Chris Paciello – The early days
Chris Paciello was born Christian Ludwigsen in the Borough Park section of Brooklyn to an Italian mother and non-Italian father who was an addict and a petty thief. Chris’s father was a street guy who rarely took care of his family. His mother moved Chris to an Italian neighborhood in Brooklyn and they began using her maiden name, Paciello. Chris started as a petty thief, boosting car stereos at age 15, and graduated to stealing cars. He became close with the New Springfield Boys, a young crew often used by both the Colombo and Bonanno families for small jobs, arson, robbery, intimidation. Like most young men of the 1980s-90s, they dabbled in street-level drug dealing. Paciello maintained his mafia connections for use later in his criminal career.
Chris Paciello – First big score
Paciello got his first big break in the early 90s when he noticed some young guys loading bales of marijuana into a panel truck. Chris was always quick to see an opportunity and he followed the panel truck until the men dropped it on the street and left it unguarded. Chris knew how to hotwire an automobile so he called in his crew and they took the marijuana. Since Paciello was in a group with mafia connections, a Bonanno Capo named Anthony Graziano demanded a piece of this theft. Graziano demanded $50,000 in cash. Paciello gladly paid this tribute because they actually made over three times that amount.
Chris Paciello – Armed Robbery
Chris Paciello and the New Springfield Boys decide to go for the big money and robbed six banks over the next few months after the marijuana caper. Modeling themselves after the Point Break robbery crew, they meticulously planned each robbery. They cased the locations, used crash cars, knew the schedules of the armored car arrivals and the personal schedules of every bank employee. Paciello was building for the future with each bank robbery and one even netted them over $300,000.
Chris Paciello – A job goes wrong
Paciello was always on the prowl for a bigger job and more money. He was a thinking robber and looked into the porn industry because they usually dealt in cash. He learned about a porn magnate named Sami Shemtov who owned many porn shops in New York City. Even while many of these porn stores were co-owned by mob members, Paciello started running surveillance on Shemtov. he learned where he lived and believed he must keep a cash hoard inside his home Chris recruited outside his normal crew and convinced mob associates and members of a Bonanno crew called the Bath Avenue crew to help him. Bonnano associates Jimmy Calendra and Tommy Reynolds went to Shemtov’s home. Reynolds was a crack addit and unreliable to the poin that he spent the whole day smoking in preparation for the home invasion. Paciello and his crew arrived at Shemtov’s. Calendra and Reynolds went to the door, while Paciello waited in the car. Shemtov’s wife answered the door. Reynolds was jittery and afraid and for some reason he pulled his trigger killing Ms. Chemtov in front of her 9-year old daughter. The two men fled back to Pacielloo and the getaway car with no money. Newspapers later reported that Shemtov diod not have a safe and did to keep his store rfeceiuopts at home.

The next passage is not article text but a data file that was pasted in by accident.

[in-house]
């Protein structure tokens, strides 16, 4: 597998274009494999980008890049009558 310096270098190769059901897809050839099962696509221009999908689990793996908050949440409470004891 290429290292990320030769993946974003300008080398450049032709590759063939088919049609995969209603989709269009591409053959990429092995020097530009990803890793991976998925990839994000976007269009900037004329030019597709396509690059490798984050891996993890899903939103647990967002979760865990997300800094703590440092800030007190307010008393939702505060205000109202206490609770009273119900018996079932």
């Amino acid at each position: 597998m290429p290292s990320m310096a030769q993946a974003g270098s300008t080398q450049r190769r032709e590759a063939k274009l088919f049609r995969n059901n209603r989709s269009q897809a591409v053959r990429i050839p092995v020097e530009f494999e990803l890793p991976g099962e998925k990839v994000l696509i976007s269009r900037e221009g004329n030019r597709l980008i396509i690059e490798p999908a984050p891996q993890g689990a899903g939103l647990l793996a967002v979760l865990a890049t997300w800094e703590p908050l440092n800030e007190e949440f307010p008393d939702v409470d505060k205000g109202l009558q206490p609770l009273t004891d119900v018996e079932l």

Chris Paciello – Still out there
Paciello left New York after this crime and invested much of his money into a Miami South Beach club called Risk. During this time, he hedged his bets and started proving the FBI information. He was very successful in the Miami club scene and sooner partnered with a local celebrity named Ingrid Casares and opened Club Liquid. He became friends with many movie stars and music legends like Madonna during these days. On December 1, 1999, New York charged Paciello in the 1993 murder of Judith Shemtov. Sofia Vergara and other wealthy customers of his South Beach club posted his three million dollar bail. After a year of negotiation, Paciello pleaded guilty to s single racketeering charge. The court was sentenced Paciello to ten years in prison. In return, he admitted he drove the getaway car after the attempted robbery of the Shemtov home. Paciello also testified against members of the Bonanno family. In September 2006, he was released after serving six years in prison. Since that release, Paciello has opened several south Beach night clubs and lives down there today.
Show Notes by Gary Jenkins
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